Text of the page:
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Cross-cultural marriage can work

Dennis Brock went with AIM as a white missionary from Buffalo, NY to Swaziland in 2004. His job of finding ways to bridge the cultural gap was complicated by language and local attitudes toward Americans.   After befriending him, Swazis would often ask, “Are you interested in dating black …
By Seth Barnes
By Seth Barnes
Dennis Brock went with AIM as a white missionary from Buffalo, NY to Swaziland in 2004. His job of finding ways to bridge the cultural gap was complicated by language and local attitudes toward Americans.
 
After befriending him, Swazis would often ask, “Are you interested in dating black women?”
 
Four years later Dennis and Zwakele are happily married. Dennis’ jovial nature is complimented well by Zwakele’s practical side. They have the relationship that some said couldn’t work, yet they are happier together than they were apart.
 
In a sense, all marriages are cross-cultural. Insofar as you come from a family that has evolved a certain way of doing things, you may be matching up with someone who seems to come from another world.
 
Think of the things that may be different:
vacations,
dinner time conversation,
values,
holiday celebrations,
attitudes,
conflict management skills,
and relational priorities,

just to name a few.

Compound these differences with the huge gap in culture that exists when you marry a person from another country, and you can count on an extended period of adapting your expectations of how the world should work. And if you’re not a person who adapts well, you can bet there will be rough sledding ahead in your marriage. With all the give and take that must occur to develop your own new family culture, the one constant in your marriage for the first several years will be friction and compromise.

Is it any wonder that older, wiser couples counsel caution to those contemplating a cross-cultural marriage? The odds are stacked heavily against their ever working. There is often more that’s different in the relationship than there is that’s common.

Dennis and Zwakele have a successful cross-cultural marriage because in many ways, they aren’t from a different culture at all. Their worldview and value system may have been developed on two sides of the world, but they are largely the same. On the stuff that matters most to them in life, they find themselves on common ground. They are followers of Jesus who see the world as he taught them to see it.  And all of us are richer in the world they are creating together.

Comments (7)

  • And I’m bummed they’re in the states while we’ll be in Swaziland. Would’ve been great to meet them! BTW, Dennis’ last blog about a red-alert, all hands on deck bathroom emergency had me in tears laughing so hard!

  • I couldn’t agree more! I am in a inter-racial cross-cultural marriage and know that she is the one that God gave me!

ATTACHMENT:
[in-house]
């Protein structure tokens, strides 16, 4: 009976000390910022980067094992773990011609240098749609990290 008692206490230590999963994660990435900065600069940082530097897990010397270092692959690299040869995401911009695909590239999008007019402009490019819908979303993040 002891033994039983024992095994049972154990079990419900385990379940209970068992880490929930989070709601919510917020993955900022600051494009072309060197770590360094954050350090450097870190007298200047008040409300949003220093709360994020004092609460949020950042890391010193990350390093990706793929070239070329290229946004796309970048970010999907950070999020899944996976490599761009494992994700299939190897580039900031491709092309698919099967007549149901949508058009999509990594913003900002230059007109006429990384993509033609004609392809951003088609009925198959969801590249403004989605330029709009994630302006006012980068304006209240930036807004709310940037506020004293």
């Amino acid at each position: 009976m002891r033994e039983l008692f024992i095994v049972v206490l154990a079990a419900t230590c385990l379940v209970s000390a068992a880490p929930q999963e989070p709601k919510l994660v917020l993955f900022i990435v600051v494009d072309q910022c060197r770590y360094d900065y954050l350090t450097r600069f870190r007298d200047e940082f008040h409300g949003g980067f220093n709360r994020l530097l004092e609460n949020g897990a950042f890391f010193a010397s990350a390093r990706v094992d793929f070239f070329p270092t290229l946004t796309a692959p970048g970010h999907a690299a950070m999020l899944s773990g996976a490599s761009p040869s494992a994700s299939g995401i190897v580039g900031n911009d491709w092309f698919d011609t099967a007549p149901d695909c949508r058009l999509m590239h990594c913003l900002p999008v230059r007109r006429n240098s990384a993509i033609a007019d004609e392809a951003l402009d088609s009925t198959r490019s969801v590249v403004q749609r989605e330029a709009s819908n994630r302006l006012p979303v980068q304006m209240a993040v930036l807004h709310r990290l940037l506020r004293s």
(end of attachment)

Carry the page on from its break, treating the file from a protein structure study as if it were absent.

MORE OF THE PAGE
I would rather have my kids marry out of their race/culture with someone who loves God and loves them rather than someone of their own race who didn’t.
    Their is beauty in diversity!

  • I had the pleasure of meeting Dennis and Zwakele last weekend and was overjoyed to have them stay in my home. What an incredible couple! They have such a love for God and for each other. That is so evident from the first second you meet them!

  • Loved this blog post, Seth, and loved getting to know Zwakele and Dennis last year in Swaziland. They are a such a blessing. I look forward to seeing what God will do with this Kingdom-minded couple in the future years.

  • Wow! It’s so funny that you would describe it as being in the same kingdom culture. I had the honor of being at Dennis’ bachelor party and that was the advice that Jumbo gave to Dennis, to ‘not focus on the individual citizenships, but rather the mutual citizenship, you both are citizens of heaven.’

  • I agree with this article. My soul partner is also from another country but must say that we are very much alike. After 6 years of being together more and more we understand why we found each other.
    Both of us are Roman Catholic and that helps a lot in putting on the same ground the everyday life.
    My point of view is that a huge level of maturity of the individuals is required to succeed in an intercultural marriage.

  • I agree that intercultural marriages can work because after all I’m married to an amazing carribean woman. It sometimes isn’t easy when family members or friends wonder why you love this person but if you are truly invested in the marriage, everybody will see the true love and eventually come around.

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Seth Barnes

I'm motivated to join God in his global reclamation project. He's on the move, setting his sons and daughters free from their places of captivity. And he's partnering with those of us who have been freed to go and free others.



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